More from Jack Good's book


In The Dishonest Church, Jack Good mentions his experiences at a church-sponsored college, where he learned a great deal about the Bible from an Old Testament professor named Dr. Loren Dow. He learned the sorts of things that scholars know, but which don't necessarily conform to the party line of the orthodoxy. He then describes the reaction to all of this from his classmates. Some of them, disillusioned by what they learned, went on to have professions far removed from any religious calling. But others did go on to become church pastors. He describes what happened to these pastors:

They are well trained and well informed. They, too, shared in Dr. Dow's classrooms. They know that the Bible is a collection of writings composed by more than seventy very human writers. They know that the question of which writings to include in the Bible has been, and continues to be, a matter of controversy. They know that some of the material in the Bible attributed to Moses includes a description of Moses' death, and therefore could not have been written by him. They know that Paul wrote his letters before the Gospels were composed, and that the Gospels were written, in part at least, to argue with some of Paul's ideas. Yet reports I continue to receive inform me that most of these professionals keep all such matters well hidden from their congregations. With a few important exceptions, they continue to finesse all comments on any subject they consider delicate. Somewhat as a politician might, they tread carefully along the edge of truth and falsehood, using words with which they can live in good conscience but which fail to challenge or engage their listeners. They, along with the vast majority of local pastors, have chosen to reject the role of bridge between styles of faith; they selected, instead, the role of sentinel, guarding the laity from any contamination from the truths they themselves carry.
Food for thought.


Pastor Bob Cornwall said...

I don't know, I think that is overly pessimistic. The example given about Paul and the gospels, in my mind, is simply silly. I went to an evangelical seminary and of course we knew that Paul wrote before the gospels were written and that there were issues between Paul and some of the Gospel writers. We also learned that Luther called James an epistle of straw. None of that is all that controversial or is hidden from congregants.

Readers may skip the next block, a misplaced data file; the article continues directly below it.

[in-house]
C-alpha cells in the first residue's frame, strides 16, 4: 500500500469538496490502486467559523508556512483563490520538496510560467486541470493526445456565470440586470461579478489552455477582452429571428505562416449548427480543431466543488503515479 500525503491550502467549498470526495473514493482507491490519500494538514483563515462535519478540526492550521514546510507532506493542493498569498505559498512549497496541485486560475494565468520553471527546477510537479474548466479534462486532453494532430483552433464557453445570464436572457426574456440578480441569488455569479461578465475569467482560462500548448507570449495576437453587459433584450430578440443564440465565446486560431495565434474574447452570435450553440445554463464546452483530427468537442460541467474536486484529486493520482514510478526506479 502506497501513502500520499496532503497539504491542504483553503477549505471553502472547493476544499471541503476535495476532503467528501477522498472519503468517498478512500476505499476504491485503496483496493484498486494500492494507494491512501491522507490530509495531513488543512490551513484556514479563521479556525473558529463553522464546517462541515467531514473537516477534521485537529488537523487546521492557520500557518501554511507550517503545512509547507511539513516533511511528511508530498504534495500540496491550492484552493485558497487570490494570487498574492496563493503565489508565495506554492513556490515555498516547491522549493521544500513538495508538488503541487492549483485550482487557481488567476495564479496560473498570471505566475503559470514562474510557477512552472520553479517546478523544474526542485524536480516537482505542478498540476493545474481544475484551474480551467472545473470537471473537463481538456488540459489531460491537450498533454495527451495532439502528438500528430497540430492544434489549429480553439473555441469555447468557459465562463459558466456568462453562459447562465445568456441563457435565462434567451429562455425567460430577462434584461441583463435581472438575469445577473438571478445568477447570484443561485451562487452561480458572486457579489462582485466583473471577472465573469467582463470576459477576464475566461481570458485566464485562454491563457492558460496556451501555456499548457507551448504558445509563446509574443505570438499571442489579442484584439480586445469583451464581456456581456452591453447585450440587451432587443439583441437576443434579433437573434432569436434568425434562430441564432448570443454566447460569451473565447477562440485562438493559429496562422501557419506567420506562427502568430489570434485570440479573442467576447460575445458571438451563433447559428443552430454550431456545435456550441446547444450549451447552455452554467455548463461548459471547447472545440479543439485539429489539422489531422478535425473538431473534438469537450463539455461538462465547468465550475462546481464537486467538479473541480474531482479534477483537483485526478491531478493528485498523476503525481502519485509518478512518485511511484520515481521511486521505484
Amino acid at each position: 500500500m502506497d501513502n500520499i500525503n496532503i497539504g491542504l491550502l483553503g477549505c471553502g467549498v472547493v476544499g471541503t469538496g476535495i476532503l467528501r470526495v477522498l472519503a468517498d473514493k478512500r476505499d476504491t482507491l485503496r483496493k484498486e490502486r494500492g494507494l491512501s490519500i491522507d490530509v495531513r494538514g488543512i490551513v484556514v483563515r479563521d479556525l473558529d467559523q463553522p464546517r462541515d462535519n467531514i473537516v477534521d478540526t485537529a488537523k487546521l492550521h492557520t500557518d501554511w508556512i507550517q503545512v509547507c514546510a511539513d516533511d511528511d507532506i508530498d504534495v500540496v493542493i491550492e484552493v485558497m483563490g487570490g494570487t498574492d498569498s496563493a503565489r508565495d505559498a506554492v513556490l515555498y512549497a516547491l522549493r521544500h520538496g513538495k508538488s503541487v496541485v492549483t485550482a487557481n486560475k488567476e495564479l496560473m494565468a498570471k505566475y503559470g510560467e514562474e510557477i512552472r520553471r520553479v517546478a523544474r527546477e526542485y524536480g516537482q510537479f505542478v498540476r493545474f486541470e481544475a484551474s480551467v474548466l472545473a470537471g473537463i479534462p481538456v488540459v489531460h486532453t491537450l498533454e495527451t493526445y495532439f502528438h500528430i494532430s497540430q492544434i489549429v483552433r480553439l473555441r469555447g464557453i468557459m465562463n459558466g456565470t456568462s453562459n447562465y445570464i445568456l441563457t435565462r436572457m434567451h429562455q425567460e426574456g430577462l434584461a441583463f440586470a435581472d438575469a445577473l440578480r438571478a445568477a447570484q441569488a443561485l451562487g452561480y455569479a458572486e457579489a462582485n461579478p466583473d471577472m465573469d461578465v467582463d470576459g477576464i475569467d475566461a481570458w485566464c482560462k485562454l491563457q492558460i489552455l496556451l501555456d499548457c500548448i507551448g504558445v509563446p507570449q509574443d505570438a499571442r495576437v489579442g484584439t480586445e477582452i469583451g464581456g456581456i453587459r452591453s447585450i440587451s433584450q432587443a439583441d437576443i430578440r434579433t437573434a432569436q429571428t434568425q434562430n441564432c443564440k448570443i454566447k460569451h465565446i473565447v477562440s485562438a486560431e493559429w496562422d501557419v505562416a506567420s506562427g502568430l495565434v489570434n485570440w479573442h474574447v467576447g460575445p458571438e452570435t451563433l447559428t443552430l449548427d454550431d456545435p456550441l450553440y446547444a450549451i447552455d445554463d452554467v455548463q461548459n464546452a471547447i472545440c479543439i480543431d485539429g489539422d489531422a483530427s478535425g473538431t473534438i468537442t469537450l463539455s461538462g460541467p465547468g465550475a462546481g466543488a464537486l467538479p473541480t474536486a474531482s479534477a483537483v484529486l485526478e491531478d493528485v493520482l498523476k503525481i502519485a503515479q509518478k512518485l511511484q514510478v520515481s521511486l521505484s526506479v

Now, the question remains -- where best to share historical-critical information. As a preacher, I don't have time to explore all the h-c nuances in a sermon. I mention some, not all.

For instance, if I'm preaching, as I did on Sunday, from John, a sermon probably isn't the time to go into the issue of the differences between John and the synoptics. In fact, with 20 minutes to preach, my focus is on the meaning not the historical critical issues. But in a study, where there is room for a two way conversation, then sure, we talk about those issues.

This idea that clergy hide what they know is I think overblown. Thanks for letting me vent!

Mystical Seeker said...

Perhaps the examples that he gave in that quote aren't the best. But I think the more general point is simply that the understanding of the Bible that he was referring doesn't match the one accepted by fundamentalists.

I don't want to be seen as criticizing your own style of preaching. All I can do say what works for me personally and what doesn't, as one who sits in the pews.

My concern is that when a pastor preaches from a certain text that describes a miraculous event involving angels or whatnot, I want to know if the person doing the preaching actually believes that it took place or not. To me it makes a huge difference in how to interpret the text, on whether you believe it is literally true or not. If you take it literally, your interpretation is going to inevitably differ from how you will interpret it metaphorically. And I am getting no clue from most of those who preach that they consider some of these texts to be metaphorical.